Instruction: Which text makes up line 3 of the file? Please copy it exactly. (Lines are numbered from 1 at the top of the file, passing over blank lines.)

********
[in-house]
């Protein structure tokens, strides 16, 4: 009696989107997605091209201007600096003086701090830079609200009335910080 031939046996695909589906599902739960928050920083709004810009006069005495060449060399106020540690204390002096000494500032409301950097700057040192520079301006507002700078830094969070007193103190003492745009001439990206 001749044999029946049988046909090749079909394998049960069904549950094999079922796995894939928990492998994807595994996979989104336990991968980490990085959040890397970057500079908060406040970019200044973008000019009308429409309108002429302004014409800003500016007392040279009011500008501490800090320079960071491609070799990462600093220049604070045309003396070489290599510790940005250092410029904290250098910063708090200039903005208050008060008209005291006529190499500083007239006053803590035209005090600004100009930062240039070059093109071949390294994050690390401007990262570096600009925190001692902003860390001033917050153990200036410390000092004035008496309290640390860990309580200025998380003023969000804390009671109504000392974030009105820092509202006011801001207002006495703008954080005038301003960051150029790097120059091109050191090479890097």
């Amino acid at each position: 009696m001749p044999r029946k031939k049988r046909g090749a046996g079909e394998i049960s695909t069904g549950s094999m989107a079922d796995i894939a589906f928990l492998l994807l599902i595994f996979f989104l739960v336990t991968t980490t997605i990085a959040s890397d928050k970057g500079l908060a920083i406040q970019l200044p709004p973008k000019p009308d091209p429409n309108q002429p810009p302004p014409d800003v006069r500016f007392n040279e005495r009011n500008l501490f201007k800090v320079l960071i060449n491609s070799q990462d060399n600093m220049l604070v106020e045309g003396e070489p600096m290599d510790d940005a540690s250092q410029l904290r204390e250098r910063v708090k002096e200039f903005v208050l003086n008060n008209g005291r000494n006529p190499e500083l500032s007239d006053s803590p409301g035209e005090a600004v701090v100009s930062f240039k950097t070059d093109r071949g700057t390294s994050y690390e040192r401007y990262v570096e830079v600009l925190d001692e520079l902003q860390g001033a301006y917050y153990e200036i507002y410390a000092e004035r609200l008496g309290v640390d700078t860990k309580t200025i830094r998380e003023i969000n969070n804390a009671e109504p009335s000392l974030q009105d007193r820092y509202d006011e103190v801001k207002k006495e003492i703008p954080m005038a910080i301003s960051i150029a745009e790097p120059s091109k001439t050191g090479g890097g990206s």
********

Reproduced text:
């Amino acid at each position: 009696m001749p044999r029946k031939k049988r046909g090749a046996g079909e394998i049960s695909t069904g549950s094999m989107a079922d796995i894939a589906f928990l492998l994807l599902i595994f996979f989104l739960v336990t991968t980490t997605i990085a959040s890397d928050k970057g500079l908060a920083i406040q970019l200044p709004p973008k000019p009308d091209p429409n309108q002429p810009p302004p014409d800003v006069r500016f007392n040279e005495r009011n500008l501490f201007k800090v320079l960071i060449n491609s070799q990462d060399n600093m220049l604070v106020e045309g003396e070489p600096m290599d510790d940005a540690s250092q410029l904290r204390e250098r910063v708090k002096e200039f903005v208050l003086n008060n008209g005291r000494n006529p190499e500083l500032s007239d006053s803590p409301g035209e005090a600004v701090v100009s930062f240039k950097t070059d093109r071949g700057t390294s994050y690390e040192r401007y990262v570096e830079v600009l925190d001692e520079l902003q860390g001033a301006y917050y153990e200036i507002y410390a000092e004035r609200l008496g309290v640390d700078t860990k309580t200025i830094r998380e003023i969000n969070n804390a009671e109504p009335s000392l974030q009105d007193r820092y509202d006011e103190v801001k207002k006495e003492i703008p954080m005038a910080i301003s960051i150029a745009e790097p120059s091109k001439t050191g090479g890097g990206s």